ControlLogix/NodeRed Data Log

Introduction to ControlLogix/NodeRed Data Log

To set up the ControlLogix/NodeRed Data Log, you must first install Node-Red. Node Red is a free, open source service that allows you to integrate connections from different types of automation devices. There are many documented procedures and youtube videos on this. Node Red is a web based tool to allow you to set up interactions between your devices. In this case, you will not need any proprietary software. As long as you know the tag names you wish to log, we can easily set that up in Node-Red

Step 1) Setup the Ethernet/IP Node

Go to “Manage Palett”, and install the contrib-cip-ethernet-ip Node.

At this time, add the Eth-IP In node to your flow, and double click the node to enter it’s configuration.

Click the pencil to add a PLC if you have not already. Be sure to set up the IP address and processor slot #.

Go to “Tags”, and add any tag that you wish to use in your flow. As you can see, these tags can be either global or program tags. Be sure to select a datatype that matches your tag in the processor.

After you have updated the tags and processor, be sure to select the tag that you wish to log.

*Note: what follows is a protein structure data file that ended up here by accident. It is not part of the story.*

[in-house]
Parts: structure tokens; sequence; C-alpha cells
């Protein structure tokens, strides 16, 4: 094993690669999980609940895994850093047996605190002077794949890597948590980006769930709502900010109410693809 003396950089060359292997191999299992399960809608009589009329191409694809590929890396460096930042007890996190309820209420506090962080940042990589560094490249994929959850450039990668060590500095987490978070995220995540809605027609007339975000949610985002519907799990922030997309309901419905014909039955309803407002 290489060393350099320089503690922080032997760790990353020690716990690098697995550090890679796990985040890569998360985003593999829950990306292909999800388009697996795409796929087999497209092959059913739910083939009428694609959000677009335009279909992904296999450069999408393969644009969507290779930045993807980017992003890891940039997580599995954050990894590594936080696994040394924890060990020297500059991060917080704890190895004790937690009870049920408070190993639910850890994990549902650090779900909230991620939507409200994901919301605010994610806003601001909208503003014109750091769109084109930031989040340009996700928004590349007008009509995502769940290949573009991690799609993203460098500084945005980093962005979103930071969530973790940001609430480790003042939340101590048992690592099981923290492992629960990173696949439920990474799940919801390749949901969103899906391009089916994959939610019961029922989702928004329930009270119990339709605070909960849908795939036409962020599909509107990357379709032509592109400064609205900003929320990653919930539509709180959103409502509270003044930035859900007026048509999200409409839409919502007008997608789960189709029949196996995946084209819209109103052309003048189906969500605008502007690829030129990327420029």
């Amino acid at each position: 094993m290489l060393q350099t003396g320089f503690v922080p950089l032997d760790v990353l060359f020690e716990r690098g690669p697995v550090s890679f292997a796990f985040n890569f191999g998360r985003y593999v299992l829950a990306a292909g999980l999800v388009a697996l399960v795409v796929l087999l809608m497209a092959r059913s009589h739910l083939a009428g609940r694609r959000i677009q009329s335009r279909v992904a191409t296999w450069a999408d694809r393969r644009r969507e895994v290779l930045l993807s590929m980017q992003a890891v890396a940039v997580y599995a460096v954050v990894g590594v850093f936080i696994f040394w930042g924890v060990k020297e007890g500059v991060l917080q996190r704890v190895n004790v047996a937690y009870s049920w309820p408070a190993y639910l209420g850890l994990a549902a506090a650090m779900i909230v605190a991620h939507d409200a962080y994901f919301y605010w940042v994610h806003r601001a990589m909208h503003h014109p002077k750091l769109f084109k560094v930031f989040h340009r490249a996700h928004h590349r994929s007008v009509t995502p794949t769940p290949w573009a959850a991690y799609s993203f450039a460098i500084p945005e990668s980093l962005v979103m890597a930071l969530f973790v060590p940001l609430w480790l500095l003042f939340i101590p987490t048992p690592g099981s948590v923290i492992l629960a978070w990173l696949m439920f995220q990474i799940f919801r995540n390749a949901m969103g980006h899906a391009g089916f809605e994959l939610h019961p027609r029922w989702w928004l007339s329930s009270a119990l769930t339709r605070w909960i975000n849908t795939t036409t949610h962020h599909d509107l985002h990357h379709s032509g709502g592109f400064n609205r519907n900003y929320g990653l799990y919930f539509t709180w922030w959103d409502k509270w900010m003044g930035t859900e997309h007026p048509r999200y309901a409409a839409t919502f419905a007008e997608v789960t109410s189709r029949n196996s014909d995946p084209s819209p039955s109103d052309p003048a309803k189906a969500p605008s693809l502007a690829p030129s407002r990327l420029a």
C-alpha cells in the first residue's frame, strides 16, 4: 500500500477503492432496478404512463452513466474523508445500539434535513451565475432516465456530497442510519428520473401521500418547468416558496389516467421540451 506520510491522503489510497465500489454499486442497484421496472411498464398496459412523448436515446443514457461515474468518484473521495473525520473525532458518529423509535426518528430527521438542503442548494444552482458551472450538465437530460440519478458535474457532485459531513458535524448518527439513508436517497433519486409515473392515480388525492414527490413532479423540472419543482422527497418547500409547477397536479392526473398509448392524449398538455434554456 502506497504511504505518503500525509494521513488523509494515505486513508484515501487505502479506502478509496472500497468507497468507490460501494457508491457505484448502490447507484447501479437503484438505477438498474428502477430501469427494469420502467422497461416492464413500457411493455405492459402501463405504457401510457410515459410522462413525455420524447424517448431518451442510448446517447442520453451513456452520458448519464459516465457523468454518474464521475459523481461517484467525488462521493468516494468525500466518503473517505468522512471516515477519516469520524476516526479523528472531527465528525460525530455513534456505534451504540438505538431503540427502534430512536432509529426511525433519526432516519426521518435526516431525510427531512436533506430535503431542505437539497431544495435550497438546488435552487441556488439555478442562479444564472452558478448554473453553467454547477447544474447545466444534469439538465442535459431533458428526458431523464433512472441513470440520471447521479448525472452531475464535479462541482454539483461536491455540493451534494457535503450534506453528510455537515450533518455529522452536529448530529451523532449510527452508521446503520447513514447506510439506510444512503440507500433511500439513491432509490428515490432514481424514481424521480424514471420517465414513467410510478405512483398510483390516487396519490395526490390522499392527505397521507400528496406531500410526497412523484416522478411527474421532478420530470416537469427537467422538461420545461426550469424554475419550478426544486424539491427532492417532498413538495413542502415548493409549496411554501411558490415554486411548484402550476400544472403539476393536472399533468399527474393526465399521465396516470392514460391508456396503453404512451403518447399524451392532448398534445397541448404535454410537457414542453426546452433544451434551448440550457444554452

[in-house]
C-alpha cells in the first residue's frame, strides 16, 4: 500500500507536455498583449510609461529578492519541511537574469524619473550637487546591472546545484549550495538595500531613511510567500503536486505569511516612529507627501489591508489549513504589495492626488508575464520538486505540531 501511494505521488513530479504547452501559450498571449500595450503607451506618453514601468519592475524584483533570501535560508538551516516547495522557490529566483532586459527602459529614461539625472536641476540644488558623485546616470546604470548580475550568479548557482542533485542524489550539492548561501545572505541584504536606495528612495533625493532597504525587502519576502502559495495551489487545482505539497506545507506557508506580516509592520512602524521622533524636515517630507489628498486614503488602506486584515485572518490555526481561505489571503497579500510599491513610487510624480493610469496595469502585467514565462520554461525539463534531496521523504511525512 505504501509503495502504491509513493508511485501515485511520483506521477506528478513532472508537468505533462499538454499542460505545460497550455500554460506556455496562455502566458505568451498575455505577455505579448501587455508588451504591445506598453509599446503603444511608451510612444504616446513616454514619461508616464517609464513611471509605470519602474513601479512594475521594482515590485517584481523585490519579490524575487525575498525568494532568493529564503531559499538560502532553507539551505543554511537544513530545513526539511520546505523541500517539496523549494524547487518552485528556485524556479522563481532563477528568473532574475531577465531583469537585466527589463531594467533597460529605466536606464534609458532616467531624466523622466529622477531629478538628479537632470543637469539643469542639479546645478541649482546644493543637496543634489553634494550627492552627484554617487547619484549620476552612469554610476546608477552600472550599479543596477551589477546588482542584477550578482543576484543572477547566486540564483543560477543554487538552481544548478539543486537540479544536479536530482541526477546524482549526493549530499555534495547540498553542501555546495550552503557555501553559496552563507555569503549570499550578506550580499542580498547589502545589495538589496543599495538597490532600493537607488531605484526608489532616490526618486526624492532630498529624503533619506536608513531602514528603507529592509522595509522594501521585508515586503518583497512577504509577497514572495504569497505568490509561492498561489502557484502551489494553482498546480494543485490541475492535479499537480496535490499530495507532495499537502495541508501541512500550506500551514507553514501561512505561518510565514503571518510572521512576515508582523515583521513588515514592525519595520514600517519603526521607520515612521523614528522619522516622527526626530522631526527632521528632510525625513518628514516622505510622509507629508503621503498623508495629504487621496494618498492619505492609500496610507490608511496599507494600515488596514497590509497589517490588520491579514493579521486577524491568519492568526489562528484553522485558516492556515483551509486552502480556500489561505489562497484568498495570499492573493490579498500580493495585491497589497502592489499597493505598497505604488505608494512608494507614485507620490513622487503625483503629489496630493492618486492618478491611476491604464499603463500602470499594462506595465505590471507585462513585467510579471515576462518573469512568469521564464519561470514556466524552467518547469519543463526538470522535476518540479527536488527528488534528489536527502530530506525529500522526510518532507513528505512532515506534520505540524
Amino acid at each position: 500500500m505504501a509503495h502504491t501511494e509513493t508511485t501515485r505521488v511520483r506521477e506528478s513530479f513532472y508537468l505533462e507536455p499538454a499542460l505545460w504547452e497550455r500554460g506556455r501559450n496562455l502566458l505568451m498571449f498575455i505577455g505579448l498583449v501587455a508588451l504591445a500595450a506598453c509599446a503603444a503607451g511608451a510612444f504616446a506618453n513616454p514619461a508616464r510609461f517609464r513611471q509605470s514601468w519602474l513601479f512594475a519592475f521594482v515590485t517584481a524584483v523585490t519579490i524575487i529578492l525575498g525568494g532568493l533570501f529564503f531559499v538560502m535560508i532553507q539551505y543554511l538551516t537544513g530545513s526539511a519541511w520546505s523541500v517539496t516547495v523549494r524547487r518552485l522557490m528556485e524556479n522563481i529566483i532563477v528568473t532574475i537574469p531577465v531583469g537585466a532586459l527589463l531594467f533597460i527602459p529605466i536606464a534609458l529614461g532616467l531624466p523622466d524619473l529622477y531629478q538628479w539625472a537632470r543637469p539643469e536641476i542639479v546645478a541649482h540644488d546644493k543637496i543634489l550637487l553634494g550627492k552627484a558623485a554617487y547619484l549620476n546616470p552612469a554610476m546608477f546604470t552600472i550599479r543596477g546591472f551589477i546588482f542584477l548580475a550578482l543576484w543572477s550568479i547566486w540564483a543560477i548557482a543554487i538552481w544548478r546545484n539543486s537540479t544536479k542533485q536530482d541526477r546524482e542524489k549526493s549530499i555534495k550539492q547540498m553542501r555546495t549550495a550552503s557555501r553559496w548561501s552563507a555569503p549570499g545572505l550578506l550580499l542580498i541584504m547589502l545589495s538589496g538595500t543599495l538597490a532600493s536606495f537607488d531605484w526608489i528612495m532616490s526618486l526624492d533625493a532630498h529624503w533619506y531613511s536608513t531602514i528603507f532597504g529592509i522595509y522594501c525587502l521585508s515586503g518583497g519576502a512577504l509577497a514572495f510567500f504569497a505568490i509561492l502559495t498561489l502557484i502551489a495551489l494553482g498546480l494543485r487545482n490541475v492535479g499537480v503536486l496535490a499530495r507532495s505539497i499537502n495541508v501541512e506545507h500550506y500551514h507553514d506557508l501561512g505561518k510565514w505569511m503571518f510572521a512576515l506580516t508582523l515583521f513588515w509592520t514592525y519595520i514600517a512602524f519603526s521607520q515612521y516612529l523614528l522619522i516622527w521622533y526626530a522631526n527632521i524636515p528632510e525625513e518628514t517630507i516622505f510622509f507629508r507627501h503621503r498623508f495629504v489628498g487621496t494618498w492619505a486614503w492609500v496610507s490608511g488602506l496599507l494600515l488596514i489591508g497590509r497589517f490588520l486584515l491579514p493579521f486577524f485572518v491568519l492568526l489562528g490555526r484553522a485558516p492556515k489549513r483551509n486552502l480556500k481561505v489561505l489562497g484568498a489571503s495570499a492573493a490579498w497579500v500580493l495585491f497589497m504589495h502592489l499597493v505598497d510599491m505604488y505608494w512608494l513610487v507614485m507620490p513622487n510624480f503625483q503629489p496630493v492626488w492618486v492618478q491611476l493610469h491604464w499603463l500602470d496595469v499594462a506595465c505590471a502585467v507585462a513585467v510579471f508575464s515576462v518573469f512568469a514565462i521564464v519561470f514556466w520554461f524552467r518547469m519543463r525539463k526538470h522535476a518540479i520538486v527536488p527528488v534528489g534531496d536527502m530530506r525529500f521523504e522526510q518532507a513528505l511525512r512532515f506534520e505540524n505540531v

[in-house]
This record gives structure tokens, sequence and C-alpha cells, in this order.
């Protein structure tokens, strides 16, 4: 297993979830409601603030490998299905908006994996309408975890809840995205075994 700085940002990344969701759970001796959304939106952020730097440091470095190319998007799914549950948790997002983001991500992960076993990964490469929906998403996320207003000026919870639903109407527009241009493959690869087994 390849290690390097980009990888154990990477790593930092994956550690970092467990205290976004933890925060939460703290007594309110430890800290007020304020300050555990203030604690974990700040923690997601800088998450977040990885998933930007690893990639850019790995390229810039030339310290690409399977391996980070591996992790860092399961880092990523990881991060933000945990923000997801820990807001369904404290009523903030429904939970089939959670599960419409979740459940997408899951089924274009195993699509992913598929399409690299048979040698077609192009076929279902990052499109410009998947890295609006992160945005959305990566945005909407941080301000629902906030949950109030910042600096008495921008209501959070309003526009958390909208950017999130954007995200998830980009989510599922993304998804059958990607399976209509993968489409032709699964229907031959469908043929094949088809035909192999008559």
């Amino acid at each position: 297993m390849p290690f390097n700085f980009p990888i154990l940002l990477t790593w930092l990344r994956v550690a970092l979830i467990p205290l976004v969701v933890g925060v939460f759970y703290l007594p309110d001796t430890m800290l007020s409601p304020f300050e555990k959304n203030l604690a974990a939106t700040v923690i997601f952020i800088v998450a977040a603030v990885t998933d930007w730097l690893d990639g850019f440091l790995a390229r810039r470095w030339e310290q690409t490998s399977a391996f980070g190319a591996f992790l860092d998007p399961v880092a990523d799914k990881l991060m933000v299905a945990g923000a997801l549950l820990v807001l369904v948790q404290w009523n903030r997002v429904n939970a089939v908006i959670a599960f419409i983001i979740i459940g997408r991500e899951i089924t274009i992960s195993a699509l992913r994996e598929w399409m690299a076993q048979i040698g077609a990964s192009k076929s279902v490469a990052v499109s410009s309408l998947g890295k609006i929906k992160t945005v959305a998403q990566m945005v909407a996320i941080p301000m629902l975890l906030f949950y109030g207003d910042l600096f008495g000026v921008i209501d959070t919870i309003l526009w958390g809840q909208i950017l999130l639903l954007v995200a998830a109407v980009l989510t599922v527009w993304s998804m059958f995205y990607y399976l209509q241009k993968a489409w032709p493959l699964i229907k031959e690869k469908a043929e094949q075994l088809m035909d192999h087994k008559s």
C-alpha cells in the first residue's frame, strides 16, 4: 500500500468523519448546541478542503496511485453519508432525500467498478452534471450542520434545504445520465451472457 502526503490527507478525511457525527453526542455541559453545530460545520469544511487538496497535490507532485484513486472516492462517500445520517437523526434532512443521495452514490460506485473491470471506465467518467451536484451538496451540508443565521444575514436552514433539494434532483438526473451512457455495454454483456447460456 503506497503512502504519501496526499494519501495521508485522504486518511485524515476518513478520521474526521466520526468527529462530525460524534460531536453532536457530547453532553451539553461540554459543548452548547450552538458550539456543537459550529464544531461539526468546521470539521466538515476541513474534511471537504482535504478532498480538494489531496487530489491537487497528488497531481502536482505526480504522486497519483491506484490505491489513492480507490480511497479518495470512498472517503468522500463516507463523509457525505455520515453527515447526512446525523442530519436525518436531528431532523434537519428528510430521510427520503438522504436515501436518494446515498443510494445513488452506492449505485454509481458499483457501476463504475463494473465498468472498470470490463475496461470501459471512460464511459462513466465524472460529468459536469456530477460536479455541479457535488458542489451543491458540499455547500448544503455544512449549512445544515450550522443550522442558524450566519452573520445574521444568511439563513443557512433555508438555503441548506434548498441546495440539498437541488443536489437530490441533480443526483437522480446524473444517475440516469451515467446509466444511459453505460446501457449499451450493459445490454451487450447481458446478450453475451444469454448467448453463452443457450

Step 2) Add a FILE node

At this point, add a file node, and tie that to your Ethernet-IP node.

Obviously, we will go into the FILE node, and set up the path you wish to log to. Keep in mind the path is relative to Node Red. In this example, I will set up an absolute path to log data to on the Node-Red server.

Step 3) Deploy the project for your ControlLogix/NodeRed Data Log

Finally, deploy your project. Do this by clicking the Deploy button in the top right corner of your node-red interface.

At last, I will go tot he Node-Red computer, and when I list the pi’s home directory, I can see that a log file is created. After a few transitions of the bit, you should have some data logged to the file. I’ll use nano to check the contents of this file.

Add a TimeStamp

As you can see, we don’t know what time the transition took place. For this reason, we will add a time stamp. To Illustrate, I’ll use a function node for this between the eth-ip node and the file node.

In this case, I’ll add the following code to a function node:

At last, when we tie everything together, the final result will appear similar to this:

As you can see, we are now logging the data along with a time stamp.

For more information, visit the node-red category page!

— Ricky Bryce

For Customized automation training, visit my employer's website at!

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